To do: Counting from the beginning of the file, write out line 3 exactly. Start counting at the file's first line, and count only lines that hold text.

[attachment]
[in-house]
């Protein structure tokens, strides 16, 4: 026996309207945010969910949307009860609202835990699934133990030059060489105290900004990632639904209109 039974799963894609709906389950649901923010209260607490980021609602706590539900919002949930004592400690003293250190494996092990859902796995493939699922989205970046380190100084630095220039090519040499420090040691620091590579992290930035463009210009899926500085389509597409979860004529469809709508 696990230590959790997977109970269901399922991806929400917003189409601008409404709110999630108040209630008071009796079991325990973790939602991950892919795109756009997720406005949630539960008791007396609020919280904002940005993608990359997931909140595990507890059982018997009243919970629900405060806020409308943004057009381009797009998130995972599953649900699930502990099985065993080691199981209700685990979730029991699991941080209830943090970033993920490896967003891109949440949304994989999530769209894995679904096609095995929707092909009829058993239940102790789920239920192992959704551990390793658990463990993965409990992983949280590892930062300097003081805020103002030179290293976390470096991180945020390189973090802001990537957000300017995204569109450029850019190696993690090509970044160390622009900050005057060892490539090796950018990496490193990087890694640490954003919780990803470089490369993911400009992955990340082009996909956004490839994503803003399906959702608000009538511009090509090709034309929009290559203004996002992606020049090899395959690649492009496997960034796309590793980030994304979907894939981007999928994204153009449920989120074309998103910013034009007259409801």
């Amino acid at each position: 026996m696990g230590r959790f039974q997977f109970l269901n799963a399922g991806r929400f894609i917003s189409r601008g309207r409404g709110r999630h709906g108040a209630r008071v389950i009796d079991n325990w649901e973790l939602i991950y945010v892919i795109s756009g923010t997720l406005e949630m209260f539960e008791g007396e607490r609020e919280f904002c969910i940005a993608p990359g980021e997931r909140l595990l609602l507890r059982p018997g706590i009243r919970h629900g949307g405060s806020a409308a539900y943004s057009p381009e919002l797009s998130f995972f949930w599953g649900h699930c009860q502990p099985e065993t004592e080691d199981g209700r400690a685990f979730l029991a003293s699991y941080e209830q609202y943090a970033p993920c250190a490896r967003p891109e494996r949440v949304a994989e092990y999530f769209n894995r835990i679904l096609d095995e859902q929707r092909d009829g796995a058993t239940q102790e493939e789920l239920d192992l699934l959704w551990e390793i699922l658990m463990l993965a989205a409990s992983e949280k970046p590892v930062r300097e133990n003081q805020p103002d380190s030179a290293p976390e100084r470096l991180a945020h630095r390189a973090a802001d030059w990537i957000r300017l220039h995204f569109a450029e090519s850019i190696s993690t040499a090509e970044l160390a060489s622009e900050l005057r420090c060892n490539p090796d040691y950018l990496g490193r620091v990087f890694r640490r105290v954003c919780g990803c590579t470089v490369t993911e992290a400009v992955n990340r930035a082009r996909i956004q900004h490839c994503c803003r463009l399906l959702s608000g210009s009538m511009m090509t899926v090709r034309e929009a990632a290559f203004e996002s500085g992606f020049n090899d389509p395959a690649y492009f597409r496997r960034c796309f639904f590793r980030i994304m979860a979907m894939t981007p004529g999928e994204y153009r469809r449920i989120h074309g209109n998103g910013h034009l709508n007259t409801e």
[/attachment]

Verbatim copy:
């Amino acid at each position: 026996m696990g230590r959790f039974q997977f109970l269901n799963a399922g991806r929400f894609i917003s189409r601008g309207r409404g709110r999630h709906g108040a209630r008071v389950i009796d079991n325990w649901e973790l939602i991950y945010v892919i795109s756009g923010t997720l406005e949630m209260f539960e008791g007396e607490r609020e919280f904002c969910i940005a993608p990359g980021e997931r909140l595990l609602l507890r059982p018997g706590i009243r919970h629900g949307g405060s806020a409308a539900y943004s057009p381009e919002l797009s998130f995972f949930w599953g649900h699930c009860q502990p099985e065993t004592e080691d199981g209700r400690a685990f979730l029991a003293s699991y941080e209830q609202y943090a970033p993920c250190a490896r967003p891109e494996r949440v949304a994989e092990y999530f769209n894995r835990i679904l096609d095995e859902q929707r092909d009829g796995a058993t239940q102790e493939e789920l239920d192992l699934l959704w551990e390793i699922l658990m463990l993965a989205a409990s992983e949280k970046p590892v930062r300097e133990n003081q805020p103002d380190s030179a290293p976390e100084r470096l991180a945020h630095r390189a973090a802001d030059w990537i957000r300017l220039h995204f569109a450029e090519s850019i190696s993690t040499a090509e970044l160390a060489s622009e900050l005057r420090c060892n490539p090796d040691y950018l990496g490193r620091v990087f890694r640490r105290v954003c919780g990803c590579t470089v490369t993911e992290a400009v992955n990340r930035a082009r996909i956004q900004h490839c994503c803003r463009l399906l959702s608000g210009s009538m511009m090509t899926v090709r034309e929009a990632a290559f203004e996002s500085g992606f020049n090899d389509p395959a690649y492009f597409r496997r960034c796309f639904f590793r980030i994304m979860a979907m894939t981007p004529g999928e994204y153009r469809r449920i989120h074309g209109n998103g910013h034009l709508n007259t409801e």